Coral reefs are experiencing a dramatic loss of hard coral abundance and associated habitat structure from a myriad of local and global factors. Here, utilizing U–Th radiometric age-dating of coral death assemblages, we investigated patterns of coral mortality from the eastern margin of the Red Sea along a latitudinal gradient (Yanbu, 24o N; Thuwal, 22o N; Al-Lith, 19o N; Farasan Banks, 18o N) in 2018 and 2019. In all four regions, radiometric ages of in situ dead Acropora and Pocillopora colonies were largely confined to the late twentieth and early twenty-first century. During the early twenty-first century, coral mortality was found to be synchronous with previously documented bleaching events in 2010 and 2015 and, at one site (Farasan Banks), an outbreak of crown-of-thorns starfish (COTS) in 2009. The most northern site, Yanbu, had the highest relative percentage of live coral (42 ± 4%) and of living Acropora, and may serve as a refugium under climate warming scenarios. For the three southern regions (Thuwal, Al-Lith, Farasan Banks) benthic structure was mostly comprised of dead corals. The southernmost survey site, Farasan Banks, underwent a dramatic change in coral benthic structure associated with a COTS outbreak in 2009 and a bleaching event in 2015, and had the lowest relative percentage of live coral (6 ± 2%), comprised mostly of massive Porites, with no live Acropora or Pocillopora. Our results highlight the asynchronous impact of disturbance events on eastern Red Sea coral reefs and emphasize regional differences in recovery and ecosystem state.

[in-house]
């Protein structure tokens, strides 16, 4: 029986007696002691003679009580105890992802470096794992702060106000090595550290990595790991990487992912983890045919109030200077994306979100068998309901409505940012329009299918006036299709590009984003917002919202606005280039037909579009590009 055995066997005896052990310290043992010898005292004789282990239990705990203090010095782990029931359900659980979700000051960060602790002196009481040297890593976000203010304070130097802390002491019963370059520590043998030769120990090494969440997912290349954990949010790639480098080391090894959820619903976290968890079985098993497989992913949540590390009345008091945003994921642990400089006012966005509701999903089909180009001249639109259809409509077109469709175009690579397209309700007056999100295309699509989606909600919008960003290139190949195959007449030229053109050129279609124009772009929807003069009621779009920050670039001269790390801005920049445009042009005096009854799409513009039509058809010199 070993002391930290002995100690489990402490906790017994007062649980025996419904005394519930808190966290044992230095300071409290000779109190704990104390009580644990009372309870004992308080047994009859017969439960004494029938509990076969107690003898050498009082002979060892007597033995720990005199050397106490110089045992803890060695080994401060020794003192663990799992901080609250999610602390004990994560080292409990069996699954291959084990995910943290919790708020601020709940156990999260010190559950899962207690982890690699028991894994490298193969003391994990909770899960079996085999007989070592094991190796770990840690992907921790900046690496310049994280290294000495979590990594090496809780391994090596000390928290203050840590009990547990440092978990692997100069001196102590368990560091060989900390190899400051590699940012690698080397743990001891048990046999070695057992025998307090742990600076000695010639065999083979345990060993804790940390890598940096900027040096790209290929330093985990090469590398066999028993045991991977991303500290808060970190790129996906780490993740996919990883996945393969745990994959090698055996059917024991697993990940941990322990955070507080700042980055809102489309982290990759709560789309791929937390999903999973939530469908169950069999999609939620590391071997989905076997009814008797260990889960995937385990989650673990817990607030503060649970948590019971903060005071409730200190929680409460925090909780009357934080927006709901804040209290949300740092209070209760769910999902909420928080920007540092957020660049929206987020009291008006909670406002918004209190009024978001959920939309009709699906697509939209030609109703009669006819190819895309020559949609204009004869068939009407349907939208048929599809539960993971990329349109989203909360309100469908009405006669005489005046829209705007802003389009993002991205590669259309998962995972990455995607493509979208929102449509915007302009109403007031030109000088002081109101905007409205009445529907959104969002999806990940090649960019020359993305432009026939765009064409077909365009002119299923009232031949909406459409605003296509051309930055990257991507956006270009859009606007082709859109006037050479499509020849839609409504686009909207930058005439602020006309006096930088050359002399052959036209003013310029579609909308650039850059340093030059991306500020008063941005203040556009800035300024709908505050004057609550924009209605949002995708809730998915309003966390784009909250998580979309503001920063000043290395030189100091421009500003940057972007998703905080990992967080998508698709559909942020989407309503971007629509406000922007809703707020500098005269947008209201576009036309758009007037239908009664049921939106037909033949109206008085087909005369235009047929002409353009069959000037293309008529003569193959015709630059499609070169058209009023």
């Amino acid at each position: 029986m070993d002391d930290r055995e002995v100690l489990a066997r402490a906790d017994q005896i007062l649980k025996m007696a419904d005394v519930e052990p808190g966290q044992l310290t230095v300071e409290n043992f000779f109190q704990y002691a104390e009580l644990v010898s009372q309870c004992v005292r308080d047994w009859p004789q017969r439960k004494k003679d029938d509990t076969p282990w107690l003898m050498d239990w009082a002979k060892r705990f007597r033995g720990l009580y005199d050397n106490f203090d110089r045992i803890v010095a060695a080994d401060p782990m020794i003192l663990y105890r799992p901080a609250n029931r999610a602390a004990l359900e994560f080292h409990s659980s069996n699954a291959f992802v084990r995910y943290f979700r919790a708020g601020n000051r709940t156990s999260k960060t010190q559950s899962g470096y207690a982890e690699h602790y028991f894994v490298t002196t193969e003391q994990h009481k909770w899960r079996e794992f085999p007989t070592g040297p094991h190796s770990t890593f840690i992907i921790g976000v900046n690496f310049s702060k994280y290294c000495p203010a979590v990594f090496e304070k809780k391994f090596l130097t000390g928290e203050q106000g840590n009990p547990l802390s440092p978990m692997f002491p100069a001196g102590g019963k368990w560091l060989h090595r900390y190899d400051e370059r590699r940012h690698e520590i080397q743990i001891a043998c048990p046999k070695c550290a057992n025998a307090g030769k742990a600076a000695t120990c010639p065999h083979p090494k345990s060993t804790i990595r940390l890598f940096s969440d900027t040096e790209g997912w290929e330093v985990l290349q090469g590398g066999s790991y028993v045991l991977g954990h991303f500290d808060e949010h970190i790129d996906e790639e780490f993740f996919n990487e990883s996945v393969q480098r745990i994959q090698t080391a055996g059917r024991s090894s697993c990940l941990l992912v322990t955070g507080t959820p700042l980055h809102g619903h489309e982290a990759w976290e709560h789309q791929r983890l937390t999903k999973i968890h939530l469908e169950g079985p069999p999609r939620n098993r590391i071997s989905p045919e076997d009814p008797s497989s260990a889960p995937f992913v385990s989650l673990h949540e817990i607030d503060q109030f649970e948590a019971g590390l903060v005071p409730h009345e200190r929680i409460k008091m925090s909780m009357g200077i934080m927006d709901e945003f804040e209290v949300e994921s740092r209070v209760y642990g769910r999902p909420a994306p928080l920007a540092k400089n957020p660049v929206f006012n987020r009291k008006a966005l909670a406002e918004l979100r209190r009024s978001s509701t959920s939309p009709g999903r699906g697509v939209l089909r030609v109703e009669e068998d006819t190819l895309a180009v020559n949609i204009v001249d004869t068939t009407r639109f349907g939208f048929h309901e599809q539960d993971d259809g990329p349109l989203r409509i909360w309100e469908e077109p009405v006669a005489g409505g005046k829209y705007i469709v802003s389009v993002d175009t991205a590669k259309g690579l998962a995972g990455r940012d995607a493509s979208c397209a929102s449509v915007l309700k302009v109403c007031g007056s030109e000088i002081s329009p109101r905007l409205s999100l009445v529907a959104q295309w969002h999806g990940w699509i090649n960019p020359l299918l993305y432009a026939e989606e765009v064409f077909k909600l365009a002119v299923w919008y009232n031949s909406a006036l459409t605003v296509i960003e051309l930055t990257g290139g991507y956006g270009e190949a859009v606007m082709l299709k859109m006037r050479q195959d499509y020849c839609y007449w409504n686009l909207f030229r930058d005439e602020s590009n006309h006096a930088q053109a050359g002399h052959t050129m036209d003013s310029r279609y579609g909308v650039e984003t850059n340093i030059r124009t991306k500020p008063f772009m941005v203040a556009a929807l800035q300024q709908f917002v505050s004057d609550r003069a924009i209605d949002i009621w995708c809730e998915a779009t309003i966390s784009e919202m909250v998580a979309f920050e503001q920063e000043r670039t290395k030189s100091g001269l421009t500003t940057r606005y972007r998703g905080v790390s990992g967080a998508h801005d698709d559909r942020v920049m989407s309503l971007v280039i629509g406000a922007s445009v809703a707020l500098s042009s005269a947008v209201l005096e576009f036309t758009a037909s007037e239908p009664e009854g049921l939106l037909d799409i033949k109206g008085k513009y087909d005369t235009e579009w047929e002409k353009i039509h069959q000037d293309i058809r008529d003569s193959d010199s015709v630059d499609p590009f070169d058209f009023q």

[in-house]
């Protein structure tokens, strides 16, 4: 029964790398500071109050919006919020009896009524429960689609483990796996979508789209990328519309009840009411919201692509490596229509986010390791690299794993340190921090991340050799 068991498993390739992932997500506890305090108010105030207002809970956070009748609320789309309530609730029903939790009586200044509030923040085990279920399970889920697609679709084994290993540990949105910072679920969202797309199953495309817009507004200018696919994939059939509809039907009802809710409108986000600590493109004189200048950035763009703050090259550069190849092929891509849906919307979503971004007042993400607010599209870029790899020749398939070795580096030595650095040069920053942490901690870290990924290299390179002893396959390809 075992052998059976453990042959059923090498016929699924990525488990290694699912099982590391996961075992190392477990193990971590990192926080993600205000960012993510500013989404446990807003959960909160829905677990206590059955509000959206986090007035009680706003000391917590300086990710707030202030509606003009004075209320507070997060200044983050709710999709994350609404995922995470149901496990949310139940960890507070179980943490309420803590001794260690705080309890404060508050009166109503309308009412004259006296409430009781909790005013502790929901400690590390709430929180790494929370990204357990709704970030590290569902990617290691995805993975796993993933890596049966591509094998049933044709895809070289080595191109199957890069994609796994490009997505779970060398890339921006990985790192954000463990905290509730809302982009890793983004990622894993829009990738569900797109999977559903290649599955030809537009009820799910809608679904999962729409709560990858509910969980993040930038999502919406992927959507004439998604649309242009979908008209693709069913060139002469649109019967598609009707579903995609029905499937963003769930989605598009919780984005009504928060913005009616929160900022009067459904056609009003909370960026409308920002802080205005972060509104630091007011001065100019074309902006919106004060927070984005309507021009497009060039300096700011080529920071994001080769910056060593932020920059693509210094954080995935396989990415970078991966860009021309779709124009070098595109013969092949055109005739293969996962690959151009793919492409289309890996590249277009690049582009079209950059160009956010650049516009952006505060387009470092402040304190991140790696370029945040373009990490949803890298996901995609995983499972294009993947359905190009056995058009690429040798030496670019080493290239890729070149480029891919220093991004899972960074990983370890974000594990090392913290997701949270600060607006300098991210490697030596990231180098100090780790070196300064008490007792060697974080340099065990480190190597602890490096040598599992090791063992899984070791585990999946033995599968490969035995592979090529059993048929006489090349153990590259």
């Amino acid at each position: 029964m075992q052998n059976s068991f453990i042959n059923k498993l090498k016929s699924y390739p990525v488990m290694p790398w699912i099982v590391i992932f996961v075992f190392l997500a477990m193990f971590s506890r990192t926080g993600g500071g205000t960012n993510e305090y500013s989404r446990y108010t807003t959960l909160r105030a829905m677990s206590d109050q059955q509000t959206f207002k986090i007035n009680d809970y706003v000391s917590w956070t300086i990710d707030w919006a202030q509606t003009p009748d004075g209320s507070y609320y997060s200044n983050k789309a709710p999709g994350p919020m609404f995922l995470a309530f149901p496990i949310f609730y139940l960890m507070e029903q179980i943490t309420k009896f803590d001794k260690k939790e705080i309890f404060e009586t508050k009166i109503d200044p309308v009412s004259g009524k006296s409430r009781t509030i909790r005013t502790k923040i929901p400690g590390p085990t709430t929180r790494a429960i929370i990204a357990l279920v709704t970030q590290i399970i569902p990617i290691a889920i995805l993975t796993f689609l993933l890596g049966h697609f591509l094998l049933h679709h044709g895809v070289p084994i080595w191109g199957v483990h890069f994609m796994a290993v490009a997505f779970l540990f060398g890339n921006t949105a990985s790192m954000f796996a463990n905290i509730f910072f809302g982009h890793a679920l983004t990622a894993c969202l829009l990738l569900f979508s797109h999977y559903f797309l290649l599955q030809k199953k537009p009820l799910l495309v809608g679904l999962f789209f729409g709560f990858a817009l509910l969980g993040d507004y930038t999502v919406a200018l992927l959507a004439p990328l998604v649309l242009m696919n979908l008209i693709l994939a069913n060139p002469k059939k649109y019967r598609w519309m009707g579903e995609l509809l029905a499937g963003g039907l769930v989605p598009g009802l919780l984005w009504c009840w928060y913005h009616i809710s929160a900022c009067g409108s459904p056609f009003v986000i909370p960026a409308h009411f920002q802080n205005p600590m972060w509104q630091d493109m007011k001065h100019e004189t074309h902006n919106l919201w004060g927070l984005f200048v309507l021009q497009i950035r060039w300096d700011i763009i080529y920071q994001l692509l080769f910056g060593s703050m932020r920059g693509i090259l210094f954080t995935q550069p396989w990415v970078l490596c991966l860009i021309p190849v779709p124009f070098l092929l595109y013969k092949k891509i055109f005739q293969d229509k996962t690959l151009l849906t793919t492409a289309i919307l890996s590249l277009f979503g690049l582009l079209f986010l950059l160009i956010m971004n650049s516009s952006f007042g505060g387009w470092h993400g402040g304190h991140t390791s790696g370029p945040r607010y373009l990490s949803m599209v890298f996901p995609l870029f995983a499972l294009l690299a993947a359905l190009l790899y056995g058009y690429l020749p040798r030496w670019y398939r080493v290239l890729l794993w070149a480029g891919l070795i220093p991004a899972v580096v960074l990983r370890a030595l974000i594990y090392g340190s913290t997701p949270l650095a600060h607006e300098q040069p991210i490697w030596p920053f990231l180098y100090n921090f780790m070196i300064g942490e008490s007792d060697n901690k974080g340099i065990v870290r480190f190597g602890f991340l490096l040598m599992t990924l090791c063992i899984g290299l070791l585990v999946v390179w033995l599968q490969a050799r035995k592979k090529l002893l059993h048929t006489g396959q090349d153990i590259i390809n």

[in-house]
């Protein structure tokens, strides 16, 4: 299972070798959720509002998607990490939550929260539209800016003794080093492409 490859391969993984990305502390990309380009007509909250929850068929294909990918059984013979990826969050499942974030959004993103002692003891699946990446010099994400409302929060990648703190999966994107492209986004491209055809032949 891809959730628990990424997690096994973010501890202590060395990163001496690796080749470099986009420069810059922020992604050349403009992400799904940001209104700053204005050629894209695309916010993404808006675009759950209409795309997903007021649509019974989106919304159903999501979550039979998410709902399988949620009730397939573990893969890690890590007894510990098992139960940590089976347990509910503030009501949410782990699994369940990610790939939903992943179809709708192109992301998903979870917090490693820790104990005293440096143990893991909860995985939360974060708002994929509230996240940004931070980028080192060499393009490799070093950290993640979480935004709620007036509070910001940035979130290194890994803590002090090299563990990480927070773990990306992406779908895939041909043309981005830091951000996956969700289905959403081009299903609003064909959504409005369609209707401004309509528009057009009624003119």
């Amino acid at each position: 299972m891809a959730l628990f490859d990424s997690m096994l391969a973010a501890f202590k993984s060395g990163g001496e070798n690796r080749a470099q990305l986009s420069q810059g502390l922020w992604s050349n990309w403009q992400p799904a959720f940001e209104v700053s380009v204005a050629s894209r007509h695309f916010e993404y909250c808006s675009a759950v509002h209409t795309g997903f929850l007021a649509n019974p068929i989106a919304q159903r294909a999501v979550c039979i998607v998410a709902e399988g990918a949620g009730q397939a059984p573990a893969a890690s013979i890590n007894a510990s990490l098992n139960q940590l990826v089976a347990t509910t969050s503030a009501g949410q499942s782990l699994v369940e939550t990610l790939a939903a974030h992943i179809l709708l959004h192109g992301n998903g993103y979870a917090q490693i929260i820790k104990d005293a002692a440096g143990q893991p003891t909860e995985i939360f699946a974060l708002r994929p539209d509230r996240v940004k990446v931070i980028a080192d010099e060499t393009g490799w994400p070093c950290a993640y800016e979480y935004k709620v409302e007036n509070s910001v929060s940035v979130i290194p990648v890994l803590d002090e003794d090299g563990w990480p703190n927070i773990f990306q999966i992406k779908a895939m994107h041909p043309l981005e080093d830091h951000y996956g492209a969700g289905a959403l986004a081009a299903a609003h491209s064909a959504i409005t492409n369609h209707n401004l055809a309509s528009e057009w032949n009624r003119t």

- Ecology, Evolution, Behavior and Systematics
- Aquatic Science